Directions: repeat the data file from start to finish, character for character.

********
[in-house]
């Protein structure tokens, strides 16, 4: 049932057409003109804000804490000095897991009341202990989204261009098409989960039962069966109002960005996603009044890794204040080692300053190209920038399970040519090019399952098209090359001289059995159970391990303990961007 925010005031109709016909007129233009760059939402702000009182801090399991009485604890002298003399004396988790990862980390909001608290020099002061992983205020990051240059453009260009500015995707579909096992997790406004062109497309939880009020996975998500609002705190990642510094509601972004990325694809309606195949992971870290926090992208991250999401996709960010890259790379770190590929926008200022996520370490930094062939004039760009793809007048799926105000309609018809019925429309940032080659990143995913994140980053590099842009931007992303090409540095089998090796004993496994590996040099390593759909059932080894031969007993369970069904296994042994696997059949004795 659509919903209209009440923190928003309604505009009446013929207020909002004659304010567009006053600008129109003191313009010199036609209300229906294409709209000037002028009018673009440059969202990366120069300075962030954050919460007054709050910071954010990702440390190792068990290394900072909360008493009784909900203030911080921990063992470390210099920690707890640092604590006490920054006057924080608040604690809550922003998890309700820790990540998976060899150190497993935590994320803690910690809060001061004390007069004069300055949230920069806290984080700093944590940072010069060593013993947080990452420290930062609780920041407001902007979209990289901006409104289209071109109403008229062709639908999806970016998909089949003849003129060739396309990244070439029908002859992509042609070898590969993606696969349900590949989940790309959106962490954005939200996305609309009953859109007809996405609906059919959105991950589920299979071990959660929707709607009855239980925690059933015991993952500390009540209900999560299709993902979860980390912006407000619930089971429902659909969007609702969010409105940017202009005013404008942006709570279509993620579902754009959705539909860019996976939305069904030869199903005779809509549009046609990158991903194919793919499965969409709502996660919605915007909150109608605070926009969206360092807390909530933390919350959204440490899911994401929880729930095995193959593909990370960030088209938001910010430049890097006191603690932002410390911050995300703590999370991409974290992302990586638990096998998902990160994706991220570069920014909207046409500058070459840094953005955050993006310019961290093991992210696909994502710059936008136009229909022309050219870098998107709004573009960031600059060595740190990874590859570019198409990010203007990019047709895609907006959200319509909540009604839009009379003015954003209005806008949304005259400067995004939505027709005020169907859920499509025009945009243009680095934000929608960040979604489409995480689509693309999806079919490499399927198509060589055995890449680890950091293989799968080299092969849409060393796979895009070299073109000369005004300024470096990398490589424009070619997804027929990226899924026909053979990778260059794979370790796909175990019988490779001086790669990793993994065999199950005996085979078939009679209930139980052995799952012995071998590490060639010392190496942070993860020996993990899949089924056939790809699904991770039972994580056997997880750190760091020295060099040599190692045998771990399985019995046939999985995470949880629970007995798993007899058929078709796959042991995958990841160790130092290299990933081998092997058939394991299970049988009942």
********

[in-house]
């Protein structure tokens, strides 16, 4: 049932057409003109804000804490000095897991009341202990989204261009098409989960039962069966109002960005996603009044890794204040080692300053190209920038399970040519090019399952098209090359001289059995159970391990303990961007 925010005031109709016909007129233009760059939402702000009182801090399991009485604890002298003399004396988790990862980390909001608290020099002061992983205020990051240059453009260009500015995707579909096992997790406004062109497309939880009020996975998500609002705190990642510094509601972004990325694809309606195949992971870290926090992208991250999401996709960010890259790379770190590929926008200022996520370490930094062939004039760009793809007048799926105000309609018809019925429309940032080659990143995913994140980053590099842009931007992303090409540095089998090796004993496994590996040099390593759909059932080894031969007993369970069904296994042994696997059949004795 659509919903209209009440923190928003309604505009009446013929207020909002004659304010567009006053600008129109003191313009010199036609209300229906294409709209000037002028009018673009440059969202990366120069300075962030954050919460007054709050910071954010990702440390190792068990290394900072909360008493009784909900203030911080921990063992470390210099920690707890640092604590006490920054006057924080608040604690809550922003998890309700820790990540998976060899150190497993935590994320803690910690809060001061004390007069004069300055949230920069806290984080700093944590940072010069060593013993947080990452420290930062609780920041407001902007979209990289901006409104289209071109109403008229062709639908999806970016998909089949003849003129060739396309990244070439029908002859992509042609070898590969993606696969349900590949989940790309959106962490954005939200996305609309009953859109007809996405609906059919959105991950589920299979071990959660929707709607009855239980925690059933015991993952500390009540209900999560299709993902979860980390912006407000619930089971429902659909969007609702969010409105940017202009005013404008942006709570279509993620579902754009959705539909860019996976939305069904030869199903005779809509549009046609990158991903194919793919499965969409709502996660919605915007909150109608605070926009969206360092807390909530933390919350959204440490899911994401929880729930095995193959593909990370960030088209938001910010430049890097006191603690932002410390911050995300703590999370991409974290992302990586638990096998998902990160994706991220570069920014909207046409500058070459840094953005955050993006310019961290093991992210696909994502710059936008136009229909022309050219870098998107709004573009960031600059060595740190990874590859570019198409990010203007990019047709895609907006959200319509909540009604839009009379003015954003209005806008949304005259400067995004939505027709005020169907859920499509025009945009243009680095934000929608960040979604489409995480689509693309999806079919490499399927198509060589055995890449680890950091293989799968080299092969849409060393796979895009070299073109000369005004300024470096990398490589424009070619997804027929990226899924026909053979990778260059794979370790796909175990019988490779001086790669990793993994065999199950005996085979078939009679209930139980052995799952012995071998590490060639010392190496942070993860020996993990899949089924056939790809699904991770039972994580056997997880750190760091020295060099040599190692045998771990399985019995046939999985995470949880629970007995798993007899058929078709796959042991995958990841160790130092290299990933081998092997058939394991299970049988009942």